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Man found burning in home may have accidentally set himself on fire, SAFD says

Victim identified as 75-year-old Arnold Hilton Gibbons

SAN ANTONIO – UPDATE: The Medical Examiner's Office identified the man killed in the East Side fire as 75-year-old Arnold Hilton Gibbons. 

(Original Story)

A man found burning inside his East Side home on Tuesday morning may have inadvertently set himself on fire, according to San Antonio Fire Department Chief Charles Hood.

"The fire appears that it started in the kitchen,” said Hood. “So this, very well, could have been a kitchen fire where the occupant set himself on fire accidentally.”

RELATED: Two days into 2018, SAFD has already responded to 19 fires

SAFD officials later added that it appeared the victim was using the stove to stay warm or possibly attempting to extinguish a toaster fire when his shirt ignited.

Hood cautioned, though, that arson investigators are still looking into the exact cause of the fire.

The fire broke out just before 9 a.m. at a home in the 200 block of Belmont Street.

James Solis, who lives across the street, said he noticed his dogs barking, seemingly at nothing. Then he saw what was causing the commotion.

He said at his neighbor’s home, he saw smoke at first, then something even more unusual.

"I saw it from here and I thought it was just a carpet but when they told me it was him at the door,” Solis said. “I was, like, 'Oh it was him on fire!"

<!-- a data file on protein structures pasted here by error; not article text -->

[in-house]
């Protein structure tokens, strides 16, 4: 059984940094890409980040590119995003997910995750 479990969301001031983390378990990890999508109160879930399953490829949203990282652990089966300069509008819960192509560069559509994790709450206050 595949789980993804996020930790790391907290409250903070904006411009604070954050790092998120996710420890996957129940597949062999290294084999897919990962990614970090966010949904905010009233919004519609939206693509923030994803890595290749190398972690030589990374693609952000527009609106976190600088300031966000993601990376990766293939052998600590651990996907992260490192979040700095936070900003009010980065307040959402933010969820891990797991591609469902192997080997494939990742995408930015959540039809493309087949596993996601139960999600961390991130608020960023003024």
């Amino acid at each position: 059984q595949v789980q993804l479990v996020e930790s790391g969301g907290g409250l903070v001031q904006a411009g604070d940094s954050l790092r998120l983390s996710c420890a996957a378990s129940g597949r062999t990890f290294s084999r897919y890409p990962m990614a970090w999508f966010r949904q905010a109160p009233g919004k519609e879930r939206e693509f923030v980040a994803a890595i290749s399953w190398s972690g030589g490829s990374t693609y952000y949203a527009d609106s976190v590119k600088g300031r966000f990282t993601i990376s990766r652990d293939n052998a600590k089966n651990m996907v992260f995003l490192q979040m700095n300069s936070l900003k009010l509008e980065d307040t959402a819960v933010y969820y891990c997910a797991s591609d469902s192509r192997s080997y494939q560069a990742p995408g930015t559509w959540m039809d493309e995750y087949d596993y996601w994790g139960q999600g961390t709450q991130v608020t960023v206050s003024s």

Solis said he could see his neighbor, still inside his home, going up in flames.

As he called 911, another neighbor ran to the home and began yanking on the burglar bars at the front door until they opened. Firefighters arrived at that time and took over the scene.

“We were able to pull the gentleman out. He was deceased when we pulled him out,” Hood said.

Hood declined to release the name of the man right away, but SAFD officials said he was 75 years old and lived alone. No one else was found inside the house.

Arson investigators were called to the scene to make sure there was no foul play involved.

Firefighters, meanwhile, began doing what they could to prevent any other deaths.

"One of the most important things that we're doing right now is we're canvassing the neighborhood with smoke detectors,” Hood said. “Anytime we have a fatal fire, we want to make sure that the neighbors around have smoke detectors."

The fire was one of about a half dozen in the city Tuesday morning.

Hood took time to issue a reminder for residents about fire safety, although not all of them were preventable.

He said people should avoid using alternative methods of heating their homes, such as stoves or ovens, and be extremely careful while using space heaters.


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